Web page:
The Louis Armstrong House Museum: Historic Mid Century Homes To Visit

Second in a special series of stories spotlighting historic mid century homes across America that are open to visitors.
Louis Armstrong’s home — with an interior that combines both “modern” and “modest” — is now open to visitors and looks to be well worth a visit.   The house, built by Thomas Daly in 1910, is located in North Corona in Queens, New York.  In 1943, Lucille Armstrong bought the house for her husband as a surprise – at an excellent price of $3500. Although Lucille got a bargain on the house, she and Louis had big $ ideas for the house. First, she bought the home next door and tore it down  so she could create a her giant Japanese garden. Louis had his own ideas as well, like the outdoor bar & grill that is still there today.
They added a large cornice that sits atop the second floor of their home, then eventually a third floor.

The interior of the home was lavishly decorated with items the Armstrongs had collected from all over the world. Some of the more notable items are a crucifix made by Salvador Dali, which sits in a special religious built- in, and a portrait of Louis by Tony Bennett. There are only two bathrooms in the house. However, they are no exception to the elegant theme — one was featured on an episode of Lifestyles of the Rich & Famous in 1994..

These beautiful steel cabinets were custom made by Kingsway, a firm in Brooklyn. The Armstrongs had all the new technology installed as well, including an unheard of combo stove-oven (brand: Crown) and  innovate built-in appliances like a Nutone food processor, to name a few..
Check out the built in shelving under the cabinets and the acrylic shelf in front of the window. Do you think the window trim was painted to match the cabinets or are they steel covers? Either way it is a nice touch. Off the kitchen is the den where Louis frequently used to record his music and hang out with his famous friends. In 1971, Louis passed away while sleeping in the master bedroom. Lucille happily lived in the home for 42 years until she died while attending a ceremony in his honor.

After doing all this research, I wish I would have tried to visit the Louis Armstrong House Museum while I was in Massachusetts with Aunt Pam. It sounds like a lot of fun.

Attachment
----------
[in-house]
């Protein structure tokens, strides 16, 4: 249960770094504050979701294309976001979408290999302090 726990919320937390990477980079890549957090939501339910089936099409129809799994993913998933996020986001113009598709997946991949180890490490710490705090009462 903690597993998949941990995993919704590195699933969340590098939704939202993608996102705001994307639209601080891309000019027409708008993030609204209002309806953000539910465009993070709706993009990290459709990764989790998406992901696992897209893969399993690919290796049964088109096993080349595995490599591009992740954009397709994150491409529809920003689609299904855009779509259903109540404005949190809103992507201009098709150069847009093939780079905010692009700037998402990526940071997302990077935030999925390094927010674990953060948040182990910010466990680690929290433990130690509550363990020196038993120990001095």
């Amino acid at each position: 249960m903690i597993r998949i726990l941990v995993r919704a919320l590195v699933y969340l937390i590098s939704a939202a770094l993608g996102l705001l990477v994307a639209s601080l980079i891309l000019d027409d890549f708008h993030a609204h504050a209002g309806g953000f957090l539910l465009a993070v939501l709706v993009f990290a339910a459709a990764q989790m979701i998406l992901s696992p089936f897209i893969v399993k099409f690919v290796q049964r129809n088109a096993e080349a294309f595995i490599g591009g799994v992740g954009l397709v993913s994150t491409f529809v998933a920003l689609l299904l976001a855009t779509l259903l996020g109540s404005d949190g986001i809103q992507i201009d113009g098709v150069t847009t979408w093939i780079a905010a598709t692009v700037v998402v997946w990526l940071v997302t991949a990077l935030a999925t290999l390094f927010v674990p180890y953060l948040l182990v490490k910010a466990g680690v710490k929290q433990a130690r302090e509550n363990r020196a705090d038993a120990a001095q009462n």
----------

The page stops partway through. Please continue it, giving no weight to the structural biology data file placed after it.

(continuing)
Many thanks to the Museum, and especially to Lesley, who really helped out with the images. And, thanks to Reader Jason, who first alerted us to this house based on the article on AT: The Kitchn.

Read all our stories about historic mid century homes you can visit here.

NOTE: These photos are for use only in RetroRenovation.com’s blog post about the Louis Armstrong House Museum and may not be reproduced, published, broadcast, or distributed for any other purpose without written permission from the Louis Armstrong House Museum.

Be-Safe-graphic2.3

Get our retrolicious free newsletter.

Newsletter-sign-up-2NMAS

Get our retrolicious free newsletter.

Comments

  1. Barbara says

    I am lucky enough to live in Queens. My family and I have visited Louis Armstrong house museum twice. A fun tour, even my little ones enjoyed it. The kitchen is awesome.

  2. Joe Felice says

    That kitchen is to die for. I love the cabinets–the color & the knobs. Last time Pam featured this house, I researched the color of the cabinets, I loved it so much. My comment at the time was “Who knew Satchmo was a decorator?”

    • Antonella says

      Hi,
      Wish I could see this amazing kitchen but I live in London uk..
      I’m trying to recreate this look as accurate as possible for my kitchen. Do you know which color it is ?
      Could you give me any info, any color code ? I’m really struggling to match it from only a few pictures.
      😊 Also any info about wallpaper 😊😊 thanks so much
      Antonella

  3. Betty Roth says

    That kitchen is an absolute dream and the bathrooms are amazing too. One has mirrored everything and gold fixtures. It might sound crazy but it looks amazing. And I bet it was a breeze to clean too! It really is a modest family with some seriously high end appointments. Classy but cool, just like Mr. Armstrong!

  4. linda says

    this article should be called lucille armstrongs mid century home. louis traveled so many days each year and lucille purchased a small home in her home neighborood, where she continued to serve the local community
    first toured this home while visiting national jazz museum in harlem.
    i love this place. have visited it 3 times. crave the kitchen, but the other rooms are to die for also–very calming except the mirrored bathroom and foiled dressing room! lol. lucille’s glitz love from dancing at the copa cabana really shows there.
    .

Leave a Reply

Your email address will not be published. Required fields are marked *